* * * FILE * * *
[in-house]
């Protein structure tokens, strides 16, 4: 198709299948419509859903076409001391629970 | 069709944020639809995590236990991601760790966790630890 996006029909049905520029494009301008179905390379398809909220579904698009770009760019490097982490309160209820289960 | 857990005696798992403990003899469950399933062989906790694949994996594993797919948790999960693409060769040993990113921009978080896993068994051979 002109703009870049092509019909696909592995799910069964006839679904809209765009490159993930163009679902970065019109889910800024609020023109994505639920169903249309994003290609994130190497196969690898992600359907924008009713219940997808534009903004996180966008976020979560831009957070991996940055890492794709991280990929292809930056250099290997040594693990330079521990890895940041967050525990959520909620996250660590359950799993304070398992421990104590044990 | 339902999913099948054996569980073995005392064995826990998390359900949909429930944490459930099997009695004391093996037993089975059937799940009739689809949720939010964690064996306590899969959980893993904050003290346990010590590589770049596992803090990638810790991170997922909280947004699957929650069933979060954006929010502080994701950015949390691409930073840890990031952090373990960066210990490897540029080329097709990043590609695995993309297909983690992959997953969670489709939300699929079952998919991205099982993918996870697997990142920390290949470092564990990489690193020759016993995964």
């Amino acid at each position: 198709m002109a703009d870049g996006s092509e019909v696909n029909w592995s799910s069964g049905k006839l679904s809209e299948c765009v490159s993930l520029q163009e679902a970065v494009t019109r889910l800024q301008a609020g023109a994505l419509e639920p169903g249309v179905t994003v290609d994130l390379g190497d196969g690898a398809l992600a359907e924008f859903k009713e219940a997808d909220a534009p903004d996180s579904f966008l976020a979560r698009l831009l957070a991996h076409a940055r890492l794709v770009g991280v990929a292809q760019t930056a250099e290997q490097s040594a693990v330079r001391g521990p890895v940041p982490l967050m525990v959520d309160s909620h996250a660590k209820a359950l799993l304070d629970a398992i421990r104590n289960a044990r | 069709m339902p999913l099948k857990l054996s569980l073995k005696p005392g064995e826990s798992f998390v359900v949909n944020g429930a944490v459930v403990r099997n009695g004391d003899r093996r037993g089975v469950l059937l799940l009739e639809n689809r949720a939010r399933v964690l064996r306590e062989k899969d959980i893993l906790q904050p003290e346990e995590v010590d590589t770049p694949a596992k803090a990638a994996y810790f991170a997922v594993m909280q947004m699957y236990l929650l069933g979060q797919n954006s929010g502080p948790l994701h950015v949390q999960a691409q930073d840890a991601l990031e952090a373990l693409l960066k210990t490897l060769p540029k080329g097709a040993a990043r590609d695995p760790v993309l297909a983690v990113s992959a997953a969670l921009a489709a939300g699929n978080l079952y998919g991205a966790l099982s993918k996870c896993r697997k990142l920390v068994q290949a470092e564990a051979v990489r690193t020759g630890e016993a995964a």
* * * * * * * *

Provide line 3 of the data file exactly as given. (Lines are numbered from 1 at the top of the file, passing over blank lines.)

């Amino acid at each position: 198709m002109a703009d870049g996006s092509e019909v696909n029909w592995s799910s069964g049905k006839l679904s809209e299948c765009v490159s993930l520029q163009e679902a970065v494009t019109r889910l800024q301008a609020g023109a994505l419509e639920p169903g249309v179905t994003v290609d994130l390379g190497d196969g690898a398809l992600a359907e924008f859903k009713e219940a997808d909220a534009p903004d996180s579904f966008l976020a979560r698009l831009l957070a991996h076409a940055r890492l794709v770009g991280v990929a292809q760019t930056a250099e290997q490097s040594a693990v330079r001391g521990p890895v940041p982490l967050m525990v959520d309160s909620h996250a660590k209820a359950l799993l304070d629970a398992i421990r104590n289960a044990r | 069709m339902p999913l099948k857990l054996s569980l073995k005696p005392g064995e826990s798992f998390v359900v949909n944020g429930a944490v459930v403990r099997n009695g004391d003899r093996r037993g089975v469950l059937l799940l009739e639809n689809r949720a939010r399933v964690l064996r306590e062989k899969d959980i893993l906790q904050p003290e346990e995590v010590d590589t770049p694949a596992k803090a990638a994996y810790f991170a997922v594993m909280q947004m699957y236990l929650l069933g979060q797919n954006s929010g502080p948790l994701h950015v949390q999960a691409q930073d840890a991601l990031e952090a373990l693409l960066k210990t490897l060769p540029k080329g097709a040993a990043r590609d695995p760790v993309l297909a983690v990113s992959a997953a969670l921009a489709a939300g699929n978080l079952y998919g991205a966790l099982s993918k996870c896993r697997k990142l920390v068994q290949a470092e564990a051979v990489r690193t020759g630890e016993a995964a």